I wonder if I could have increased the ISO, perhaps the LP filter is taking detail away? Certainly more subs would have helped and the elevation in a Light polluted sky did not help. I tried a 10min image and let’s just say the results were not pretty…
Enough waffling. If anymore has any tips, suggestions or comments then that would be great.

IC1396 is on the left and M52 is on the right.



Edited by Droogie 2001
  • Like 4
Link to post
Share on other sites

Are yes I see it now! That's annoying I moved the scope to the left, clearly I should have left it where it was...Never mind it was only really a test.

But yes I was expecting a bit more red but with all of the factors like the visual LP filter and number of subs felt this maybe the reason. I am sure I switched the camera to the correct settings, though will check again tonight.

Link to post
Share on other sites

it's a good start, IC1396 is fairly faint.

This is it I did a few nights a go.

I did 5minute subs at f/2.8 with a Canon EF 200mm L lens

Excuse the processing as it was quite low down and I'm not going to bother to much with it.

This is 14 subs and my guiding was messing around.


Link to post
Share on other sites

Well done, that's a nice looking starfield with the trunk peeking out on the right hand side. Not a great deal of nebulosity showing as you say but the LP filter will be blocking some of it (not sure how much) and you're also fighting against a lack of full astronomical darkness.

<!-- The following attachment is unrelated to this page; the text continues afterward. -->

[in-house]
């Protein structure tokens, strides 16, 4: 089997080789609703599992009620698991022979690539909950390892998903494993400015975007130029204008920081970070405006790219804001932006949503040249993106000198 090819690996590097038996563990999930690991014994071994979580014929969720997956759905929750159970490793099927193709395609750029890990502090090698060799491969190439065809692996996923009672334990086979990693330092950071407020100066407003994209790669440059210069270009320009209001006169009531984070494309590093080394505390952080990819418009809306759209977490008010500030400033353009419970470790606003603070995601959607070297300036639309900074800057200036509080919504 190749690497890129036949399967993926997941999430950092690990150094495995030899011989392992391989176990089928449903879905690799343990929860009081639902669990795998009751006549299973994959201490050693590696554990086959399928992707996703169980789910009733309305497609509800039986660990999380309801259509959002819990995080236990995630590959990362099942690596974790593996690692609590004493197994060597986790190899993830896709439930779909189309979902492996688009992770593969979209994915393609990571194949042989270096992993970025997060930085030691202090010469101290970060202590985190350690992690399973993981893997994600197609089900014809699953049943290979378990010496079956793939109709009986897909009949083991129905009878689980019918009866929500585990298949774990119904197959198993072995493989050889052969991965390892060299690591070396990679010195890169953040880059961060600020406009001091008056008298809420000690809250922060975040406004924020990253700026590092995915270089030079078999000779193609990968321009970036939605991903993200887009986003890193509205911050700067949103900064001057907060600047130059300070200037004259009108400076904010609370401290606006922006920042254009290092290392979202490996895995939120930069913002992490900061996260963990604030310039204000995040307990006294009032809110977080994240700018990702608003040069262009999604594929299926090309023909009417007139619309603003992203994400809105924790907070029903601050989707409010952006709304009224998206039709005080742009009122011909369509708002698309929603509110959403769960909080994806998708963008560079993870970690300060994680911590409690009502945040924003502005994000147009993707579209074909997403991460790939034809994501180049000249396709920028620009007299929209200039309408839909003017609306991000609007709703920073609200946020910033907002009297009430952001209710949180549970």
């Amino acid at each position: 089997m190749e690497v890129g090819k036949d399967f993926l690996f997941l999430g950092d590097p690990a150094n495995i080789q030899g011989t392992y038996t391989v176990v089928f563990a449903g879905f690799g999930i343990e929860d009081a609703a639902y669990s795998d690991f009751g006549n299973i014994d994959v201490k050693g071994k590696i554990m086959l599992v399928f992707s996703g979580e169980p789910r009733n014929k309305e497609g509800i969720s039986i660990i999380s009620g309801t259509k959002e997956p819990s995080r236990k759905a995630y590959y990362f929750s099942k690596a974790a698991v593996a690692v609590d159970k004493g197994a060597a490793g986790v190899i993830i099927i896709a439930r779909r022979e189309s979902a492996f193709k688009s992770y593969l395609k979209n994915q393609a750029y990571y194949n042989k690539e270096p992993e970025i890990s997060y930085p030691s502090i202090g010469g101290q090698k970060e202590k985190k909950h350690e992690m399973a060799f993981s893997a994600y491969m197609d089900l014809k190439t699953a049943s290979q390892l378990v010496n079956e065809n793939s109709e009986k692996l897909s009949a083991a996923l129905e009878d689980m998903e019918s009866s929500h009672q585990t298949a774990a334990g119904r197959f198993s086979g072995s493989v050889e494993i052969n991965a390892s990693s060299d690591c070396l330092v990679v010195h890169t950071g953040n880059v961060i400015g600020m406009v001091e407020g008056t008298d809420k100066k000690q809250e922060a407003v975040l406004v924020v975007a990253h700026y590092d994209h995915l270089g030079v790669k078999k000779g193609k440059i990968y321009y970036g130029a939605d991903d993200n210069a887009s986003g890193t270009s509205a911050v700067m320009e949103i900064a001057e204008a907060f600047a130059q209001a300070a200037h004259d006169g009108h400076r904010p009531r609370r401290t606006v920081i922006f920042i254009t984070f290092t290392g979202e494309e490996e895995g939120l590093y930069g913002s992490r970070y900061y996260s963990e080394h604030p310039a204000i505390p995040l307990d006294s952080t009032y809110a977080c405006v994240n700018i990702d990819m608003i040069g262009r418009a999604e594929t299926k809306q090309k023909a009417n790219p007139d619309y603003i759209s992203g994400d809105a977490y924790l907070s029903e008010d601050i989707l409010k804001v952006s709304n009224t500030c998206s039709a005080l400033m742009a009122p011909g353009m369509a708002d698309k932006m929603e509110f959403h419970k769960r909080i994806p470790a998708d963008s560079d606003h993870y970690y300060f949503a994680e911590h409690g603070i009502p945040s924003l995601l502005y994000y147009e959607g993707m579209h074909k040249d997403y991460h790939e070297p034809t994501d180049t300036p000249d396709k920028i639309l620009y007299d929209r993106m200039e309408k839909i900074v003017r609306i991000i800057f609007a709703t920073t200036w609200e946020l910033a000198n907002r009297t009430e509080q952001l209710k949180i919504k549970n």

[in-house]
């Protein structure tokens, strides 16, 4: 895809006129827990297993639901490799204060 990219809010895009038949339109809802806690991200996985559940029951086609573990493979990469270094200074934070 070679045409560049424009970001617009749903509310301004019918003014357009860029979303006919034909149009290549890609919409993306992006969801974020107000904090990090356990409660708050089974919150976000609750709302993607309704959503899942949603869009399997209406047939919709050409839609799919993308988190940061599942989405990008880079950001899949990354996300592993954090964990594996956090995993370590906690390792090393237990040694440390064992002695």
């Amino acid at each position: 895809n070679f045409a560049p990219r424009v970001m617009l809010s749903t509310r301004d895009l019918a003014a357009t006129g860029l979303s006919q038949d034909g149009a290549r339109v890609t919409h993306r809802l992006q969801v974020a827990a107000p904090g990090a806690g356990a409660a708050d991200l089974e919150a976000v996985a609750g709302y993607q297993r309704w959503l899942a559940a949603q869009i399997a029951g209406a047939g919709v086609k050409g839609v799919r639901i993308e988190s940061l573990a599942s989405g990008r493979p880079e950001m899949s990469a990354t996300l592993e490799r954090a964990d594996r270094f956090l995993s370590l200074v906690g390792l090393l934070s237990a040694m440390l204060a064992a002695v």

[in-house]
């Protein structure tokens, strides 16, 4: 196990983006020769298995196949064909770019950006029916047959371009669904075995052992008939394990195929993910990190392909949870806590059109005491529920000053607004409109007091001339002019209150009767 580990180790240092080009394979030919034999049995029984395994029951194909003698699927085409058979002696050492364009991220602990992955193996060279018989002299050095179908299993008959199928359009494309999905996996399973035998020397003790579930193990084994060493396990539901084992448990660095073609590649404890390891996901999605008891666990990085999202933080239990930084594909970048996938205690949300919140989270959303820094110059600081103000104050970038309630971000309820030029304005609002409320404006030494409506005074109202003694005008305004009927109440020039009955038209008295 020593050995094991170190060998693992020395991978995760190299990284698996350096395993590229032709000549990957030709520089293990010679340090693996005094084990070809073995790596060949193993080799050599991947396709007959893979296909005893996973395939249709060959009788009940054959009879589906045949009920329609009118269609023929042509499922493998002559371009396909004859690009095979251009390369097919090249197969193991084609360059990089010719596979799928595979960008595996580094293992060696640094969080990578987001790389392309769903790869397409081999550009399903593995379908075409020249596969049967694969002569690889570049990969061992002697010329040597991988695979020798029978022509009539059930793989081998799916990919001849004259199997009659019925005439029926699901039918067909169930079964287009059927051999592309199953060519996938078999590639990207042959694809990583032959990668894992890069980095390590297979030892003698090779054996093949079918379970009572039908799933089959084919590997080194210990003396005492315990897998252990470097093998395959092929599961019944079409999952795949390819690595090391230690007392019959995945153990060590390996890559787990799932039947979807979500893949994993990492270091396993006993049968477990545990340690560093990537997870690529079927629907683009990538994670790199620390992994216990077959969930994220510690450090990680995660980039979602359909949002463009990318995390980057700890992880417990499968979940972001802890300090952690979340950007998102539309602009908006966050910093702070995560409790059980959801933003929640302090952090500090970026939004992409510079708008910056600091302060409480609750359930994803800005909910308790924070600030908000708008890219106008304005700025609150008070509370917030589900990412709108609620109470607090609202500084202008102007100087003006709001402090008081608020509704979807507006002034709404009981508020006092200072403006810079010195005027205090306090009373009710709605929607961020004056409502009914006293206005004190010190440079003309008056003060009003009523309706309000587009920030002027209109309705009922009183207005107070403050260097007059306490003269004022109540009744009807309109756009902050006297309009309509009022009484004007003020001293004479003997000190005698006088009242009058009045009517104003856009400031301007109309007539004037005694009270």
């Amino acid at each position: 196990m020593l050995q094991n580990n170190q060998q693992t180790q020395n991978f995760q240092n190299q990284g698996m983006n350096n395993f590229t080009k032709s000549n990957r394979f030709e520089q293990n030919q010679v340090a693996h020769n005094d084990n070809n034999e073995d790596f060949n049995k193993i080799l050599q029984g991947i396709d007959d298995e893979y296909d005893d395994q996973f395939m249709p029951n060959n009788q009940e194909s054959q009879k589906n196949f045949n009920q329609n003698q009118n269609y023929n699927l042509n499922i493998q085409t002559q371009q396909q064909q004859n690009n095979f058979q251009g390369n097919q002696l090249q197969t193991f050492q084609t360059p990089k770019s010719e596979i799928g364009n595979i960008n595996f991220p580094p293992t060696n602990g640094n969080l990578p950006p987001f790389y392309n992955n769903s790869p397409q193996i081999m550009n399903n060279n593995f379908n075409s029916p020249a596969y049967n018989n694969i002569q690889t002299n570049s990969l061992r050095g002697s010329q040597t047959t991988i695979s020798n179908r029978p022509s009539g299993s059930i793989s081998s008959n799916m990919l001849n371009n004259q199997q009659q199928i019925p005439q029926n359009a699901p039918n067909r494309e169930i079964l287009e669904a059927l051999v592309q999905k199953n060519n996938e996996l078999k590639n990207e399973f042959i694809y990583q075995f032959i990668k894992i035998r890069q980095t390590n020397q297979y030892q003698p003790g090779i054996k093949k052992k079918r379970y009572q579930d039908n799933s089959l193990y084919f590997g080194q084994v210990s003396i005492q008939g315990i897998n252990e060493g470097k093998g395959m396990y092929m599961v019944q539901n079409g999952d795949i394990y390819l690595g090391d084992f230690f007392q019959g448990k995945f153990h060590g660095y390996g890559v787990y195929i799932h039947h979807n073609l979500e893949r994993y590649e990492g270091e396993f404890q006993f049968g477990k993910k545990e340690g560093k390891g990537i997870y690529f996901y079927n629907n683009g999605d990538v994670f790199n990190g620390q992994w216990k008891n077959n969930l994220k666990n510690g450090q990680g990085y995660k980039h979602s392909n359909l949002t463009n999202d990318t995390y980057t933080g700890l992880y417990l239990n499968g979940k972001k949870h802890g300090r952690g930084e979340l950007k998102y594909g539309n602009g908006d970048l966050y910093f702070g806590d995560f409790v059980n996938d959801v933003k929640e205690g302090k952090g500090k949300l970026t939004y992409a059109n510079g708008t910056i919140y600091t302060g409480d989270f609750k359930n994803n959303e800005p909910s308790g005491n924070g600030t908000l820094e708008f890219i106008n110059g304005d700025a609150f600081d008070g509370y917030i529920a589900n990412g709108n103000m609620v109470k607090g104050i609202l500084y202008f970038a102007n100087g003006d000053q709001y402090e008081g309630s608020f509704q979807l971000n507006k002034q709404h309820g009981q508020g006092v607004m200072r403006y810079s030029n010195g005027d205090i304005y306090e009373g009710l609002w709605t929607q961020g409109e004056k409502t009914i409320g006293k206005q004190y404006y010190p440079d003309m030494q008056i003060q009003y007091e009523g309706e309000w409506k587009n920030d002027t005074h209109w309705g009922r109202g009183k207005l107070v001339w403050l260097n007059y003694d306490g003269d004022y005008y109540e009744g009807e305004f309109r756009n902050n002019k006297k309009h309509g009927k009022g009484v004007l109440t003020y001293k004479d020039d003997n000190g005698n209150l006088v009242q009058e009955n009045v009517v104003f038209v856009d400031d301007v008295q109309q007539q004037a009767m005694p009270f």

• Like 1
Link to post
Share on other sites

Very nice. I quickly checked the specs on the Sky Watcher LP filter and it does appear to allow the IR/ HA wavelengths through so it does not appear to be blocking anything but you never know...I think the next attempt will be without a filter to see if this helps.

Link to post
Share on other sites

I found IC1396 to be quite faint even from a fairly darkish site. Something like Rosette is much, much brighter.

Taking longer subs is the way to go...and as mentioned it isn't getting truly dark until very late.

Link to post
Share on other sites

Thanks Stuart that's good to know. I am going to have another crack tonight. An extra minute on the subs and more of them with out the LP filter. May as well try whilst we have some clear nights and the moon is not too intrusive.

Sent from my iPhone using Tapatalk

Link to post
Share on other sites

Ok now you peaking my interest. Will take another set of subs of M52 and then move onto the North American nebula around midnight. I have always tried to view the nebula but my skies are too LP'd so it will be interesting to see what happens...[emoji3]